Next, we tested if this circuit model can produce adaptive shifts in the CRP switch-value. We simulated two CRPs with RF stimulus strengths of 8 °/s and 14 °/s, respectively, and asked if any combination of input and output divisive inhibition (din and dout, respectively; eqns. 2 and 3) could appropriately shift the CRP switch-value.

The ranges of din and dout tested, [0, 3] and [0, 0.24], respectively, were chosen such that the smallest value produced no modulation of the RF stimulus-response function and the largest value produced 90% of the maximum possible modulation (Fig. S2A,B). All the parameters of the inhibitory response function were maintained at the previous values, chosen to yield switch-like CRPs. For each pair of din and dout values, we computed the switch-values for the two CRPs and calculated as the “CRP shift ratio”, the ratio of the shift in the switch-value to the change in the RF stimulus speed; a ratio of 1 represents a perfectly adaptive shift.

The plot of model CRP shift ratios as a function of din and dout demonstrated that this circuit produced almost no shift in CRP switch-values in response to an increase in the strength of the RF stimulus (Fig. 3D and Fig. S2C). The maximum shift ratio produced was 0.03 (din=1.5, dout=0), and the two CRPs corresponding to this shift ratio are shown in Figure 3E.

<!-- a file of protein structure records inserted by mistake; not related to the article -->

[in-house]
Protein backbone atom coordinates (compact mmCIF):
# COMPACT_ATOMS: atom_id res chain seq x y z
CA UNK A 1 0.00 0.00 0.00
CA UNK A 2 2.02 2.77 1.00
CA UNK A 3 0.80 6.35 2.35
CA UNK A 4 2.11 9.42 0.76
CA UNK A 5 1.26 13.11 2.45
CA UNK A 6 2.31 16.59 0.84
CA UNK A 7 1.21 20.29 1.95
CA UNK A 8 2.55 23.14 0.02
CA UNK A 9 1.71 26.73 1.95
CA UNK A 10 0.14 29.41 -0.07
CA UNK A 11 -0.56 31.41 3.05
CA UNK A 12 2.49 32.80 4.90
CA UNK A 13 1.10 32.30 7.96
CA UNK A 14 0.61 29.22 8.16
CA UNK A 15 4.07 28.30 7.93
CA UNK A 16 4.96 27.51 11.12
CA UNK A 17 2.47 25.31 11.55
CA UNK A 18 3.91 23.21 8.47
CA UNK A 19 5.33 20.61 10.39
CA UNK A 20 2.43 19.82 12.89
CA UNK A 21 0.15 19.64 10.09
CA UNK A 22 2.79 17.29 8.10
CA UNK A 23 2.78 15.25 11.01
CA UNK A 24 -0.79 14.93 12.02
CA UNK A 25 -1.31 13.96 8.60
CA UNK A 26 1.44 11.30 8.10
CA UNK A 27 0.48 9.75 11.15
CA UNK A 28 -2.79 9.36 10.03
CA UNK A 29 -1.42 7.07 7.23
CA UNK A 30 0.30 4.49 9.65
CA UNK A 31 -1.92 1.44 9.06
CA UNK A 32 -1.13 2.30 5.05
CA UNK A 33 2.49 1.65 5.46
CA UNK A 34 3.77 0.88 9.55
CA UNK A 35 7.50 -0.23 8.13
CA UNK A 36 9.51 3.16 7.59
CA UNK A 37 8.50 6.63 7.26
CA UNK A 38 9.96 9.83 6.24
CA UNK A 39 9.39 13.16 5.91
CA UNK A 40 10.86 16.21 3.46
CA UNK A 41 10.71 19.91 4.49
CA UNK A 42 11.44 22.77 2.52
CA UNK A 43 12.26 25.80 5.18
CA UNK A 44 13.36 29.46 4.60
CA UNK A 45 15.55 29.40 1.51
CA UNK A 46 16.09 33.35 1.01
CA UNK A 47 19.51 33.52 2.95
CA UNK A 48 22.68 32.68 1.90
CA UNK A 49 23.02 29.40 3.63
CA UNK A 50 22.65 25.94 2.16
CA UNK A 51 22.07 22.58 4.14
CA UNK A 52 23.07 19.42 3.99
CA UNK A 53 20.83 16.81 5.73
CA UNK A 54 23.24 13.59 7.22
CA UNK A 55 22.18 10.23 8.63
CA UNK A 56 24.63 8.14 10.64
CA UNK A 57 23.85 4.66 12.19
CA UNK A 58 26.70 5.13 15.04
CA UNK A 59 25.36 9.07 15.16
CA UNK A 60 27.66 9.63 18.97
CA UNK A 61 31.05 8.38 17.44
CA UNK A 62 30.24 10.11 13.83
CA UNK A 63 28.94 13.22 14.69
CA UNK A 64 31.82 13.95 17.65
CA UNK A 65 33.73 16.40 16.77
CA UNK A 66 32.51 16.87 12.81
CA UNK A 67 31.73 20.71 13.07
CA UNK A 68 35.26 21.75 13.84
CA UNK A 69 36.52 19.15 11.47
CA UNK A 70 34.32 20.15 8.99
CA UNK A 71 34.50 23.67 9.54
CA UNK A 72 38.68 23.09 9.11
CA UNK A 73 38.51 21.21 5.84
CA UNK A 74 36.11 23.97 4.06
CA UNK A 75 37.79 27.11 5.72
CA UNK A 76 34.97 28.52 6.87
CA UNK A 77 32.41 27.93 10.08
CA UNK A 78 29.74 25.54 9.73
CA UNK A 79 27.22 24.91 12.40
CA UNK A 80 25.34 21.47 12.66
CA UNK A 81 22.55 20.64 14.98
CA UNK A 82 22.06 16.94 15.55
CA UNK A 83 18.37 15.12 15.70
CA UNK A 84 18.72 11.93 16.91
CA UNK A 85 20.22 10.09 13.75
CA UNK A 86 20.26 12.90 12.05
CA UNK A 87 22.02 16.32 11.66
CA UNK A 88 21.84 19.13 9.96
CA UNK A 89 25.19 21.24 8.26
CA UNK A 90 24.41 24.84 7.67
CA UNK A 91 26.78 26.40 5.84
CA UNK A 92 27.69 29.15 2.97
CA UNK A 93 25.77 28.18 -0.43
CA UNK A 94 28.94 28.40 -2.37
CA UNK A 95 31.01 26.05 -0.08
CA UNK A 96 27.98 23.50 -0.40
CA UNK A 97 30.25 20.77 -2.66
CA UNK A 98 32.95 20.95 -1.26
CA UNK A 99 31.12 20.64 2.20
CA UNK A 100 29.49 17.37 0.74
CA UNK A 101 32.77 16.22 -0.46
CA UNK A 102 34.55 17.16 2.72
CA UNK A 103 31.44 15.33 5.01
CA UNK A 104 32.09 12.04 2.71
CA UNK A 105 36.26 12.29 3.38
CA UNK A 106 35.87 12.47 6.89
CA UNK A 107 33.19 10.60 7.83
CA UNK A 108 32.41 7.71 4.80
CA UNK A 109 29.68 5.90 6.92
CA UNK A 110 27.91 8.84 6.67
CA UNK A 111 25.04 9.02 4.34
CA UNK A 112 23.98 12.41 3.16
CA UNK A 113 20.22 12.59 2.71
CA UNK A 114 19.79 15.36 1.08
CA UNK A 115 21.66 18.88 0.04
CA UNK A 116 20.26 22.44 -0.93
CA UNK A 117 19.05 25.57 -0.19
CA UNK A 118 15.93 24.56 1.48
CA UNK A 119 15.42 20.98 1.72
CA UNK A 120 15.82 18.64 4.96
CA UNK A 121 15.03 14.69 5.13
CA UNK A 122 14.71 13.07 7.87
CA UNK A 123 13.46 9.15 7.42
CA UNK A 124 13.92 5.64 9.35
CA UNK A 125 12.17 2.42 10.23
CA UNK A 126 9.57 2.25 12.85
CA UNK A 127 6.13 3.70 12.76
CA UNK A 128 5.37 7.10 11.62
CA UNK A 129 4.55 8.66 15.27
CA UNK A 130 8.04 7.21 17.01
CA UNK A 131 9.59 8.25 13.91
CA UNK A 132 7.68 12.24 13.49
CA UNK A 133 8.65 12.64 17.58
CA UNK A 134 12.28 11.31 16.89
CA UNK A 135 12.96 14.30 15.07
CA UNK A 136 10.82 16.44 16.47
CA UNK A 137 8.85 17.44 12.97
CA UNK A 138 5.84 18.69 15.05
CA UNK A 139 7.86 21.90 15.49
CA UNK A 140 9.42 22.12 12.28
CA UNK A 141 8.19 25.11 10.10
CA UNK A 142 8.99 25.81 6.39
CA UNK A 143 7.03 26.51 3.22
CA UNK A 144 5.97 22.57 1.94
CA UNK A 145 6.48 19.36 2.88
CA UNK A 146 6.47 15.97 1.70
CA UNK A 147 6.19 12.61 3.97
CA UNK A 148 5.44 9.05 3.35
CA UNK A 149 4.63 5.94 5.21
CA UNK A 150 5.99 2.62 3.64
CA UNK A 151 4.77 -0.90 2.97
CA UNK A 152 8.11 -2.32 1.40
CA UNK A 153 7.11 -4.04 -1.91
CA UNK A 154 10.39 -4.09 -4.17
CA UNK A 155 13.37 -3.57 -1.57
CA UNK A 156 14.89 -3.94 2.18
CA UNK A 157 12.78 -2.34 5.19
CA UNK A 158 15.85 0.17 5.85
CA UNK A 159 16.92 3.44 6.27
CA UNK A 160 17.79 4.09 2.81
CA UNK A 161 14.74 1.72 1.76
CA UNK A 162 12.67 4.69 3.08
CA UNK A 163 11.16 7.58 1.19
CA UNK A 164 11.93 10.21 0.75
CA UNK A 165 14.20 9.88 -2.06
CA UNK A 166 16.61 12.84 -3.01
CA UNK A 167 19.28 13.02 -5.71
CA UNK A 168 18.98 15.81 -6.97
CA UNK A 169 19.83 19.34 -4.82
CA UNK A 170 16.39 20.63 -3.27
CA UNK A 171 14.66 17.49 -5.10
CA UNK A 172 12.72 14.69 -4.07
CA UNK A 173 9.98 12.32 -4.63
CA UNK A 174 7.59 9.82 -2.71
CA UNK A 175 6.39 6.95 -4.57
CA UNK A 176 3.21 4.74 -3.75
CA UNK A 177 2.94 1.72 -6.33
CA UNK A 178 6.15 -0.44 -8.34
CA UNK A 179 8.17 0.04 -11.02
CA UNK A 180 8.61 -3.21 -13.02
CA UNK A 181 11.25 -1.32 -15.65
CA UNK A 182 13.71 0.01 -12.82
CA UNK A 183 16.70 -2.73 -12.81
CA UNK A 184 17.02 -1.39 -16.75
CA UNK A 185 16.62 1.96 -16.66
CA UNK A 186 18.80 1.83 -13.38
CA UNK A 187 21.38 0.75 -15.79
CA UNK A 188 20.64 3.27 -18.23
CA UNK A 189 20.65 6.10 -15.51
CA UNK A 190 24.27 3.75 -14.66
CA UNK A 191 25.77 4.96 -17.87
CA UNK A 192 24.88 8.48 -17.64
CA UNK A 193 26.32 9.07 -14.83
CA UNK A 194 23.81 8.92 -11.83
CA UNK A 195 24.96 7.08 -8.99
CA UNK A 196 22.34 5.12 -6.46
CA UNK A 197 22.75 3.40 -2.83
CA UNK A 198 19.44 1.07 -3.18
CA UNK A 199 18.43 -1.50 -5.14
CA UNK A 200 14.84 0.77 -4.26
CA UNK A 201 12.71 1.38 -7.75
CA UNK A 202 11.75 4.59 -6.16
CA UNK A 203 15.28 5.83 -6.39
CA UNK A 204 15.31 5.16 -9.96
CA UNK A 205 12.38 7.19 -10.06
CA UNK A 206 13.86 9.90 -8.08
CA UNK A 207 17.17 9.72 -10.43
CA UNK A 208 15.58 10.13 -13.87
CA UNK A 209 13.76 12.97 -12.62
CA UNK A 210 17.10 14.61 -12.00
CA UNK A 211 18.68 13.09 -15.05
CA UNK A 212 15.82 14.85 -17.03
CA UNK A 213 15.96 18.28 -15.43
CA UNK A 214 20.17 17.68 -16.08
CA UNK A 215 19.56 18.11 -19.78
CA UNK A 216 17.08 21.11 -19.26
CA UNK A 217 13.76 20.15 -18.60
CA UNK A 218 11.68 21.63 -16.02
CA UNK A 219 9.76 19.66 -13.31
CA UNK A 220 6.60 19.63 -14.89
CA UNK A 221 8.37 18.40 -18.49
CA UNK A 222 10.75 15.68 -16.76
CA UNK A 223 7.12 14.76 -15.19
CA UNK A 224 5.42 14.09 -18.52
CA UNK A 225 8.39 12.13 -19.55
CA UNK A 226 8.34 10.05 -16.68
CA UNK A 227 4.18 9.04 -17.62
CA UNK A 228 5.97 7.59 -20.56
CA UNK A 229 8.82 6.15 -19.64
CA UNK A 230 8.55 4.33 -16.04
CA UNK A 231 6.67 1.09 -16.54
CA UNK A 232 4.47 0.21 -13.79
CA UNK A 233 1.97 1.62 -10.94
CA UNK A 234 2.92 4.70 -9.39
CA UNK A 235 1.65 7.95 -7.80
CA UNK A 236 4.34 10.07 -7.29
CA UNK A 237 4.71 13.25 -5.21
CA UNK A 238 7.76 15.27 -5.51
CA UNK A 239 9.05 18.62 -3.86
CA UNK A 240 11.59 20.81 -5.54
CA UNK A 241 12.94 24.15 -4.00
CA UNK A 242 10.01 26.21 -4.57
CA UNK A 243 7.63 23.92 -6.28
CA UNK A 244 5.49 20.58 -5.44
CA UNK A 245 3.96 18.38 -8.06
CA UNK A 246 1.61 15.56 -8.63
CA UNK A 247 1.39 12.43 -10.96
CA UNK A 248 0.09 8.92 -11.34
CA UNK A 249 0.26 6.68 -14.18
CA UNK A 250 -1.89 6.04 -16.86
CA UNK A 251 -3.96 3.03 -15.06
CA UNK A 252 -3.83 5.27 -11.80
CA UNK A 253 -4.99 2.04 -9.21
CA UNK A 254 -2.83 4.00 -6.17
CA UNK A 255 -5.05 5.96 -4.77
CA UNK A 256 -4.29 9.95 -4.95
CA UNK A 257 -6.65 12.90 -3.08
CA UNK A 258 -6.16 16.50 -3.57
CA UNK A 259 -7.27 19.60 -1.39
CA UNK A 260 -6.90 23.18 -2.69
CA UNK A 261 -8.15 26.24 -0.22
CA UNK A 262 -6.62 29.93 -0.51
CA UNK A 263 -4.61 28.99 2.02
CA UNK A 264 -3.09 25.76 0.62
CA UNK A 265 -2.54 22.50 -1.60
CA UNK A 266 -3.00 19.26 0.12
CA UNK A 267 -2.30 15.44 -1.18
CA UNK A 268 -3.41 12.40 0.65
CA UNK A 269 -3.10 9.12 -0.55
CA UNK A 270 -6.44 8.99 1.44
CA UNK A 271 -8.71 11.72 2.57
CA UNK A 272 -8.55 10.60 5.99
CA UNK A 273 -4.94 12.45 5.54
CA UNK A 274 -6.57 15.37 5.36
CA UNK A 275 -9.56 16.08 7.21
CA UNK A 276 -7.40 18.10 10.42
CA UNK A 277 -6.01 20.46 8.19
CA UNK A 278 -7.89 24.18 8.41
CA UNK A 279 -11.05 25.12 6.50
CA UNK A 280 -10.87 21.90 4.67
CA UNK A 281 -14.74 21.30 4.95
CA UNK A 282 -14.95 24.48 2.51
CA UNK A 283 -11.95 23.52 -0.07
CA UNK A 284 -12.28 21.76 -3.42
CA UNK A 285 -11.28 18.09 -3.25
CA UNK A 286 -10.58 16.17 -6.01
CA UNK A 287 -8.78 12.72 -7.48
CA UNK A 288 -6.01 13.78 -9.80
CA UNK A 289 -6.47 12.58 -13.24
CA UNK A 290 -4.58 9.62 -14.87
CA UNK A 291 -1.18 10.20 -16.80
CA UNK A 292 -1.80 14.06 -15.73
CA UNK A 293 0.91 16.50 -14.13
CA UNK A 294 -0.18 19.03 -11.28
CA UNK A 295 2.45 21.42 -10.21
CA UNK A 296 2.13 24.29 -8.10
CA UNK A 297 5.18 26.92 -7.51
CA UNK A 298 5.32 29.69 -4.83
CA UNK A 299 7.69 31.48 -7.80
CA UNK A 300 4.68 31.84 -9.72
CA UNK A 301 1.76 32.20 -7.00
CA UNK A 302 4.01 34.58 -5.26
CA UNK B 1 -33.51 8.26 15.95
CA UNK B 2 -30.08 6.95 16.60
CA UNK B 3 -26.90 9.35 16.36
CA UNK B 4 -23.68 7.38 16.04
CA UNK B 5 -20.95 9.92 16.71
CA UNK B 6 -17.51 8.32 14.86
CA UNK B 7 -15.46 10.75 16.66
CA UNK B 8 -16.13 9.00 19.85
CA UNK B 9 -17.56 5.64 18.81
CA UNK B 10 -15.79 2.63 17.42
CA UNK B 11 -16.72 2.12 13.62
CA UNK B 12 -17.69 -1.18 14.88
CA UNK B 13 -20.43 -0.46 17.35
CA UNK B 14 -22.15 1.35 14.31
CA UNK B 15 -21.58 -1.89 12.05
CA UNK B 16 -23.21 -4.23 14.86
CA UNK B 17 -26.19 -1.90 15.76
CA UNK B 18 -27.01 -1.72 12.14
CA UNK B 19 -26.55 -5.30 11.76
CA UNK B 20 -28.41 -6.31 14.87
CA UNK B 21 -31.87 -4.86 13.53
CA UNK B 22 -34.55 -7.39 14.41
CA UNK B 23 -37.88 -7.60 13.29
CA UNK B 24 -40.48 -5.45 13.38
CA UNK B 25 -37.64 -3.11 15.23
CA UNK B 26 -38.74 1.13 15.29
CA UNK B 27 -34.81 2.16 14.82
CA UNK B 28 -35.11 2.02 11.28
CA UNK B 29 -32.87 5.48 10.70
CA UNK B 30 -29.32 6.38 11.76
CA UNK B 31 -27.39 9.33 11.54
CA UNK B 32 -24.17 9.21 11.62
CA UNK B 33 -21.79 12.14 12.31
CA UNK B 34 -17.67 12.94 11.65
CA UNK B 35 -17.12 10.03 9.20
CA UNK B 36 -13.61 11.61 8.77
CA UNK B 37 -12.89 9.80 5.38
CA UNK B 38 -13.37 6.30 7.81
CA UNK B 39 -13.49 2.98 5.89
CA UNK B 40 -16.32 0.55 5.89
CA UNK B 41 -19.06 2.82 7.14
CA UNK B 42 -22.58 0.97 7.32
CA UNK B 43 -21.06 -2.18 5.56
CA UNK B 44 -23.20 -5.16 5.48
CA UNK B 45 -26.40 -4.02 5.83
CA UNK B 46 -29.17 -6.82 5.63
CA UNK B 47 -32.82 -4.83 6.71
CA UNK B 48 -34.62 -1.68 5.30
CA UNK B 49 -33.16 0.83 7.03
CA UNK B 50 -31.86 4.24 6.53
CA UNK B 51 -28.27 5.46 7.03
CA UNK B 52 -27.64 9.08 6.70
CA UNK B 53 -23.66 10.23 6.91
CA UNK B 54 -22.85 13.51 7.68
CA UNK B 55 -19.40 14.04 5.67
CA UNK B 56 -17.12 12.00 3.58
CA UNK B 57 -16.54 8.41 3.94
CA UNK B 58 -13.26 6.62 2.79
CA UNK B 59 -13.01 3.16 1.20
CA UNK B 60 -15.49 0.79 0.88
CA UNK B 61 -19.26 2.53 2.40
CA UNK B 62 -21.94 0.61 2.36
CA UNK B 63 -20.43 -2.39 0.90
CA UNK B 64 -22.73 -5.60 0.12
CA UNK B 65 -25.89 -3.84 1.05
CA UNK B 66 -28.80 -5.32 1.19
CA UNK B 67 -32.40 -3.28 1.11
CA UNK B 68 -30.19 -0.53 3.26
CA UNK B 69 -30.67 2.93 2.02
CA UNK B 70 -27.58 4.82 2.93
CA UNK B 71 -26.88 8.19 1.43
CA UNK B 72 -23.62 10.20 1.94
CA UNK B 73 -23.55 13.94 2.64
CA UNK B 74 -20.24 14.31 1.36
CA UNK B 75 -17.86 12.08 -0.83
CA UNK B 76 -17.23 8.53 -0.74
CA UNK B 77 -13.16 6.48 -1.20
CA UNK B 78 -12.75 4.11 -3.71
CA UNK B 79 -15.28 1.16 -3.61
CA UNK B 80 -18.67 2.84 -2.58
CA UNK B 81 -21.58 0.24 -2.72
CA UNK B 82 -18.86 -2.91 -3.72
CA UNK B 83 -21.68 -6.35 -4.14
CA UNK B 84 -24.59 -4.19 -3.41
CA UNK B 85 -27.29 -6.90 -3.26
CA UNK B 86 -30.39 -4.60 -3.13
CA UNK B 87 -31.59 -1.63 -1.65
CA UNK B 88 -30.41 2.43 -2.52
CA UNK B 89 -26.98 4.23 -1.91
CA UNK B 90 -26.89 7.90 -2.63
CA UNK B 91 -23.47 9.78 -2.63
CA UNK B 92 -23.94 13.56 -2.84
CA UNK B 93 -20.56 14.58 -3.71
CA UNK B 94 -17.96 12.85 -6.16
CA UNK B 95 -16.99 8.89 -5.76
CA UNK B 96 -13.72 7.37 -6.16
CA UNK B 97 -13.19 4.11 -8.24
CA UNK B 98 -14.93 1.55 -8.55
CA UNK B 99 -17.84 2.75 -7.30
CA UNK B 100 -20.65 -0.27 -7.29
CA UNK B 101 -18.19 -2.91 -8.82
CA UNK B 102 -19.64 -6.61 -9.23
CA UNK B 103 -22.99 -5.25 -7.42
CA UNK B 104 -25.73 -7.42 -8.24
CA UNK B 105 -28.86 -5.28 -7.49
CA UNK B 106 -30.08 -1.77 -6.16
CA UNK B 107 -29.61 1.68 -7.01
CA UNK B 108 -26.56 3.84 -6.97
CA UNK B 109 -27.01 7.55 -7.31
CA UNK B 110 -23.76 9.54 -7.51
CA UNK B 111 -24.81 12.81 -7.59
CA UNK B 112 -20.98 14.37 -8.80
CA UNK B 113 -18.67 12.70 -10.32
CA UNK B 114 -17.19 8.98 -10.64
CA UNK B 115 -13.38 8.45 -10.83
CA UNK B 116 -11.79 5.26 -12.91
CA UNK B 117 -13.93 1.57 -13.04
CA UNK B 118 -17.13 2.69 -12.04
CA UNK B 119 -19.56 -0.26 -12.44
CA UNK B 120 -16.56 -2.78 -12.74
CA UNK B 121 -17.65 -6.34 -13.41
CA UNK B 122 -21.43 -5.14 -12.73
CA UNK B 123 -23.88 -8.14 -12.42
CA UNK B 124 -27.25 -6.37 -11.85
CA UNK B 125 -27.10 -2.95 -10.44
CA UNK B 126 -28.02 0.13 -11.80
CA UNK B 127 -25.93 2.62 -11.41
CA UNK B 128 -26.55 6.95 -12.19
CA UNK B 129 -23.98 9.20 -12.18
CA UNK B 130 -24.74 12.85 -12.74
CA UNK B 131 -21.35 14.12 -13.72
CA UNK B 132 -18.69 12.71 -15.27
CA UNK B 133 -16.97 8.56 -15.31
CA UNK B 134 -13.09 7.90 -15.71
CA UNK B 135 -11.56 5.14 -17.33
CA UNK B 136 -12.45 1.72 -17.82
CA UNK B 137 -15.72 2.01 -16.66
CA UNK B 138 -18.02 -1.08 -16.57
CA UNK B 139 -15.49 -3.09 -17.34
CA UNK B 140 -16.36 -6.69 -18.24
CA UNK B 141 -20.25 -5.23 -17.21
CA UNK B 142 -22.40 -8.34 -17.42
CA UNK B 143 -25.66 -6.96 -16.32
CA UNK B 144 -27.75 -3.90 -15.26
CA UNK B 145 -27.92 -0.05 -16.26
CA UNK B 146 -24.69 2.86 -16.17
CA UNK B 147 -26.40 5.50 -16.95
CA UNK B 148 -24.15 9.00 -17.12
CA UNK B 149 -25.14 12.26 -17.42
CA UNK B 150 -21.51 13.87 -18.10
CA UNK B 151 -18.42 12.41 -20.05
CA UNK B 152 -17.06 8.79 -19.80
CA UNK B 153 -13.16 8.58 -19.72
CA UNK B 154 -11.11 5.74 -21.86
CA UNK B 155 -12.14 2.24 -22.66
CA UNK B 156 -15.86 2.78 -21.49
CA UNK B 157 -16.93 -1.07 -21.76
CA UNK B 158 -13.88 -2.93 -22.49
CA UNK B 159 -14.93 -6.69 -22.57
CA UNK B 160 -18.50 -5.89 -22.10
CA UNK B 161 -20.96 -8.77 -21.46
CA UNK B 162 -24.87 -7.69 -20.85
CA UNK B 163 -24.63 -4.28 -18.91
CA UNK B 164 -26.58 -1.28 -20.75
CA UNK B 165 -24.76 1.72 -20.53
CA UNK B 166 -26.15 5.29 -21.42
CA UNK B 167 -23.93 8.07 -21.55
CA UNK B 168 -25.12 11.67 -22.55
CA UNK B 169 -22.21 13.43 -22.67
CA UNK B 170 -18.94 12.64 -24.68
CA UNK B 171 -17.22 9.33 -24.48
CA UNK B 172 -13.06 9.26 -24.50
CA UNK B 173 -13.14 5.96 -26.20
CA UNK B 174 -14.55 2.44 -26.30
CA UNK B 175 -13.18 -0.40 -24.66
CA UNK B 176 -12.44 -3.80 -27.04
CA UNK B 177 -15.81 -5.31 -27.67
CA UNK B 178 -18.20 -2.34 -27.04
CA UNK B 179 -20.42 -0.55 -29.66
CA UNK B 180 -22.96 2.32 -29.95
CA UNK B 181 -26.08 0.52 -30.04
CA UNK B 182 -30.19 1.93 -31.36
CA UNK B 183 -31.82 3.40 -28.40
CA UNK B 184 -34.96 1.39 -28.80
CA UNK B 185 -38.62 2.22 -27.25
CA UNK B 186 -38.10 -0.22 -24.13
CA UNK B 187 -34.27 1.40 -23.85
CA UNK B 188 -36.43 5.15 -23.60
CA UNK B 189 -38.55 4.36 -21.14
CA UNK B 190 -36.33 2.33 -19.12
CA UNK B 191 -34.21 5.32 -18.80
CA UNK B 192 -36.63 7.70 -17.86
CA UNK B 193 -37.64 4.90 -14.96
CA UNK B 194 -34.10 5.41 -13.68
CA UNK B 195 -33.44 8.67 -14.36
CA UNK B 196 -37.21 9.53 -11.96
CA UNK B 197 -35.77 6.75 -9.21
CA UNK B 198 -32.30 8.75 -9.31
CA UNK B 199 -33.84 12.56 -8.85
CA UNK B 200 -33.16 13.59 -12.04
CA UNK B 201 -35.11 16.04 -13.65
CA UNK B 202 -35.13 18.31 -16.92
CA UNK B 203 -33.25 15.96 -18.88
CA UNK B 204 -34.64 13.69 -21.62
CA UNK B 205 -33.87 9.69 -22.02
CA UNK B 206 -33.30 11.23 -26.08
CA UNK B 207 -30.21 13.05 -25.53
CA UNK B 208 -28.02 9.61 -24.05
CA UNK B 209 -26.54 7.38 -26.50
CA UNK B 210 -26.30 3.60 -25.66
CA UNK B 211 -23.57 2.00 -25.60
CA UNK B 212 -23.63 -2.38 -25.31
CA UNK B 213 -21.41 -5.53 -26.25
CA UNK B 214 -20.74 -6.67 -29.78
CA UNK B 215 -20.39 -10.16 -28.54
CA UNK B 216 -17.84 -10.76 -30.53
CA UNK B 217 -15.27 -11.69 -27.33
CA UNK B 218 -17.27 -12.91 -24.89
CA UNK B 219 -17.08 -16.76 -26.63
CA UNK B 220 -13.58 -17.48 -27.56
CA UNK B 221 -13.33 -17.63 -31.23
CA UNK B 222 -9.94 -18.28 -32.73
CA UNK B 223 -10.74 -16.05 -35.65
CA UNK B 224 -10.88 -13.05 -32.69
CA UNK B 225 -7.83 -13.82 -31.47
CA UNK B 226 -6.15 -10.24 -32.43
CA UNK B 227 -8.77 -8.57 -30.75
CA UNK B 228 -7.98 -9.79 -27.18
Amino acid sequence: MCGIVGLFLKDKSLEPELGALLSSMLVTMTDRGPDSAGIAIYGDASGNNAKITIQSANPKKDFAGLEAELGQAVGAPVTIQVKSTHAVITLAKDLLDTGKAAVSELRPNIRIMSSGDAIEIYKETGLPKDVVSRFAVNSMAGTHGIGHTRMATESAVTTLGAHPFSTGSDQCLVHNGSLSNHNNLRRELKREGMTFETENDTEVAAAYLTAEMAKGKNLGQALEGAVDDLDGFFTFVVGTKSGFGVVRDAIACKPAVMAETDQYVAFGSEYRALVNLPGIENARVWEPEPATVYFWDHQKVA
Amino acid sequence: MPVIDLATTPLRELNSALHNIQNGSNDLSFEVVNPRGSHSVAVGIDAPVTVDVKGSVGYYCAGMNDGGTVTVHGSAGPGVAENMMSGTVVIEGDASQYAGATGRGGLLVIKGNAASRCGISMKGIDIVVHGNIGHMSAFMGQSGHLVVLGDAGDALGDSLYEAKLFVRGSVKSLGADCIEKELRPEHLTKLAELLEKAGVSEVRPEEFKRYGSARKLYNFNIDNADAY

To understand why this circuit cannot produce adaptive shifts in the CRP switch-value, we compared the patterns of inhibition in the two CRP measurement conditions. Since the activity of the inhibitory neuron (I) depended only on the strength of the competitor, and not on the strength of the RF stimulus (I, sin and sout (eqn. 4)), the pattern of inhibition was identical in both cases (Fig. S2E; identical magenta and blue lines). Therefore, the only difference between the two CRPs measured at the output unit was the upward (without a rightward) shift (Fig. 3E, blue curve relative to magenta curve), reflecting the increased excitatory drive caused by the stronger RF stimulus (l in eqn. 3). The simulations for Figure 3 explored a large portion, but not the entire space of parameter values. Nonetheless, it is clear from the above observation that no possible combination of parameters for this circuit can produce adaptive, rightward shifts in the CRP when the strength of the RF stimulus is changed.

Thus, feedforward lateral inhibition, as modeled with widely used divisive normalization (eqn. 5), while able to produce switch-like CRPs, is unable to produce adaptive shifts in the CRP switch-value. Therefore, it is unable to account for flexible categorization.

Model circuit #2: Reciprocal inhibition of feedforward lateral inhibition